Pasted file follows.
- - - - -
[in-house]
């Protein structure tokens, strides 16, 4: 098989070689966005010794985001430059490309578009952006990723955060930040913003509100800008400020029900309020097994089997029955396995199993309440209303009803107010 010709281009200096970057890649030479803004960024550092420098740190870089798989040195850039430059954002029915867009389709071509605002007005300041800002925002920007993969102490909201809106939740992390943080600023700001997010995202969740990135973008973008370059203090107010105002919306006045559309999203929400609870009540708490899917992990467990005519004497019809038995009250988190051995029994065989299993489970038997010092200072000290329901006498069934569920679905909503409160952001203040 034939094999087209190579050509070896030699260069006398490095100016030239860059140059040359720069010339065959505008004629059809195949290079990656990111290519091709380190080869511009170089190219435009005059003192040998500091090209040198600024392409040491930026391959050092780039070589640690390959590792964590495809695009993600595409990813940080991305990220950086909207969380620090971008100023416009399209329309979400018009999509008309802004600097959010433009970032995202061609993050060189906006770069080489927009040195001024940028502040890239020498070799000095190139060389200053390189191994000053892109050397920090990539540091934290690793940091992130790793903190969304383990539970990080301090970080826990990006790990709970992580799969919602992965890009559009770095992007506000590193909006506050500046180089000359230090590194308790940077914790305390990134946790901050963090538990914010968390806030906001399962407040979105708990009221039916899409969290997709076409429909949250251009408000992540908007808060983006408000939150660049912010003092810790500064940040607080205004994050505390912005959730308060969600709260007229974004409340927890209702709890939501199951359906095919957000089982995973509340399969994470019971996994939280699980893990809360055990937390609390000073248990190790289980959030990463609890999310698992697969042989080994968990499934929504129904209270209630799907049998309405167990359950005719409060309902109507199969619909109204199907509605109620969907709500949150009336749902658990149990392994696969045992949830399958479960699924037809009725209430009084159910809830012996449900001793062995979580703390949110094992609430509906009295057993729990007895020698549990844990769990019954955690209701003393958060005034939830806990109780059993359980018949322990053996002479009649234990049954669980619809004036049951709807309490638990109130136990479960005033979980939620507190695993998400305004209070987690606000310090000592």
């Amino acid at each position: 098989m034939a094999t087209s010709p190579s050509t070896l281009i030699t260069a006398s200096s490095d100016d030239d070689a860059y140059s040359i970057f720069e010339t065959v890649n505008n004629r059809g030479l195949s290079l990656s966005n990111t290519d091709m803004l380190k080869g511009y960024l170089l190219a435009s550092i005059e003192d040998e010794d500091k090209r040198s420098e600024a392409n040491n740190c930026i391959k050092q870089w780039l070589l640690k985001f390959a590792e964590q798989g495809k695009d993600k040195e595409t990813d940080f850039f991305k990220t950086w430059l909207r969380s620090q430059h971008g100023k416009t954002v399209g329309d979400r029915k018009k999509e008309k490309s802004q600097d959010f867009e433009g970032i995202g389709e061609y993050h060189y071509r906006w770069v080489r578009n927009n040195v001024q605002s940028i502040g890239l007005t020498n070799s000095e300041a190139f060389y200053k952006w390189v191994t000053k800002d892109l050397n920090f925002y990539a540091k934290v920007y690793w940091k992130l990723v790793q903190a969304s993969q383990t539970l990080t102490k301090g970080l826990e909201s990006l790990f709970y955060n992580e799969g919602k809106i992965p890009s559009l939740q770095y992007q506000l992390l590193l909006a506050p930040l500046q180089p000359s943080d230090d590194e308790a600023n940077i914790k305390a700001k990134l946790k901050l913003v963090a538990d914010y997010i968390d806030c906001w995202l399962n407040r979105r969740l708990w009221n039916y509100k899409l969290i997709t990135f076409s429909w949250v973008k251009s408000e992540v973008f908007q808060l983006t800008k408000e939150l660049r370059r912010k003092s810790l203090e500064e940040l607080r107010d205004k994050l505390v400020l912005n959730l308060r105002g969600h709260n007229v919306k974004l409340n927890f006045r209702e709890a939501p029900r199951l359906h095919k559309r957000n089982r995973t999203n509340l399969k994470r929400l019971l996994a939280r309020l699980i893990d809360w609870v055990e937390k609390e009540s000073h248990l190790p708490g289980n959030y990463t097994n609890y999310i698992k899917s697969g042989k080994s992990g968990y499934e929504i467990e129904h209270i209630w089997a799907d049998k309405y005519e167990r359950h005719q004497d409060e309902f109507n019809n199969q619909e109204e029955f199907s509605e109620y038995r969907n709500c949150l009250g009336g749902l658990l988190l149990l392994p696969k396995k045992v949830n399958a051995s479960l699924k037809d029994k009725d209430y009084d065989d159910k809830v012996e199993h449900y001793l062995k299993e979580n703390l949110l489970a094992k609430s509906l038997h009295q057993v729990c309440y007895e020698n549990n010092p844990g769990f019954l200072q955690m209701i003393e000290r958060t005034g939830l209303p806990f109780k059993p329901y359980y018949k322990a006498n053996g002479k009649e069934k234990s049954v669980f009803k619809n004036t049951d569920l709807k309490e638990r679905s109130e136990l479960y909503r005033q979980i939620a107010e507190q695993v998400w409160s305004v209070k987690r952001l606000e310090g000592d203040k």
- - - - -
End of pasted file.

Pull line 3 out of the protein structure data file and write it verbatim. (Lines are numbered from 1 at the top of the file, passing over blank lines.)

């Amino acid at each position: 098989m034939a094999t087209s010709p190579s050509t070896l281009i030699t260069a006398s200096s490095d100016d030239d070689a860059y140059s040359i970057f720069e010339t065959v890649n505008n004629r059809g030479l195949s290079l990656s966005n990111t290519d091709m803004l380190k080869g511009y960024l170089l190219a435009s550092i005059e003192d040998e010794d500091k090209r040198s420098e600024a392409n040491n740190c930026i391959k050092q870089w780039l070589l640690k985001f390959a590792e964590q798989g495809k695009d993600k040195e595409t990813d940080f850039f991305k990220t950086w430059l909207r969380s620090q430059h971008g100023k416009t954002v399209g329309d979400r029915k018009k999509e008309k490309s802004q600097d959010f867009e433009g970032i995202g389709e061609y993050h060189y071509r906006w770069v080489r578009n927009n040195v001024q605002s940028i502040g890239l007005t020498n070799s000095e300041a190139f060389y200053k952006w390189v191994t000053k800002d892109l050397n920090f925002y990539a540091k934290v920007y690793w940091k992130l990723v790793q903190a969304s993969q383990t539970l990080t102490k301090g970080l826990e909201s990006l790990f709970y955060n992580e799969g919602k809106i992965p890009s559009l939740q770095y992007q506000l992390l590193l909006a506050p930040l500046q180089p000359s943080d230090d590194e308790a600023n940077i914790k305390a700001k990134l946790k901050l913003v963090a538990d914010y997010i968390d806030c906001w995202l399962n407040r979105r969740l708990w009221n039916y509100k899409l969290i997709t990135f076409s429909w949250v973008k251009s408000e992540v973008f908007q808060l983006t800008k408000e939150l660049r370059r912010k003092s810790l203090e500064e940040l607080r107010d205004k994050l505390v400020l912005n959730l308060r105002g969600h709260n007229v919306k974004l409340n927890f006045r209702e709890a939501p029900r199951l359906h095919k559309r957000n089982r995973t999203n509340l399969k994470r929400l019971l996994a939280r309020l699980i893990d809360w609870v055990e937390k609390e009540s000073h248990l190790p708490g289980n959030y990463t097994n609890y999310i698992k899917s697969g042989k080994s992990g968990y499934e929504i467990e129904h209270i209630w089997a799907d049998k309405y005519e167990r359950h005719q004497d409060e309902f109507n019809n199969q619909e109204e029955f199907s509605e109620y038995r969907n709500c949150l009250g009336g749902l658990l988190l149990l392994p696969k396995k045992v949830n399958a051995s479960l699924k037809d029994k009725d209430y009084d065989d159910k809830v012996e199993h449900y001793l062995k299993e979580n703390l949110l489970a094992k609430s509906l038997h009295q057993v729990c309440y007895e020698n549990n010092p844990g769990f019954l200072q955690m209701i003393e000290r958060t005034g939830l209303p806990f109780k059993p329901y359980y018949k322990a006498n053996g002479k009649e069934k234990s049954v669980f009803k619809n004036t049951d569920l709807k309490e638990r679905s109130e136990l479960y909503r005033q979980i939620a107010e507190q695993v998400w409160s305004v209070k987690r952001l606000e310090g000592d203040k």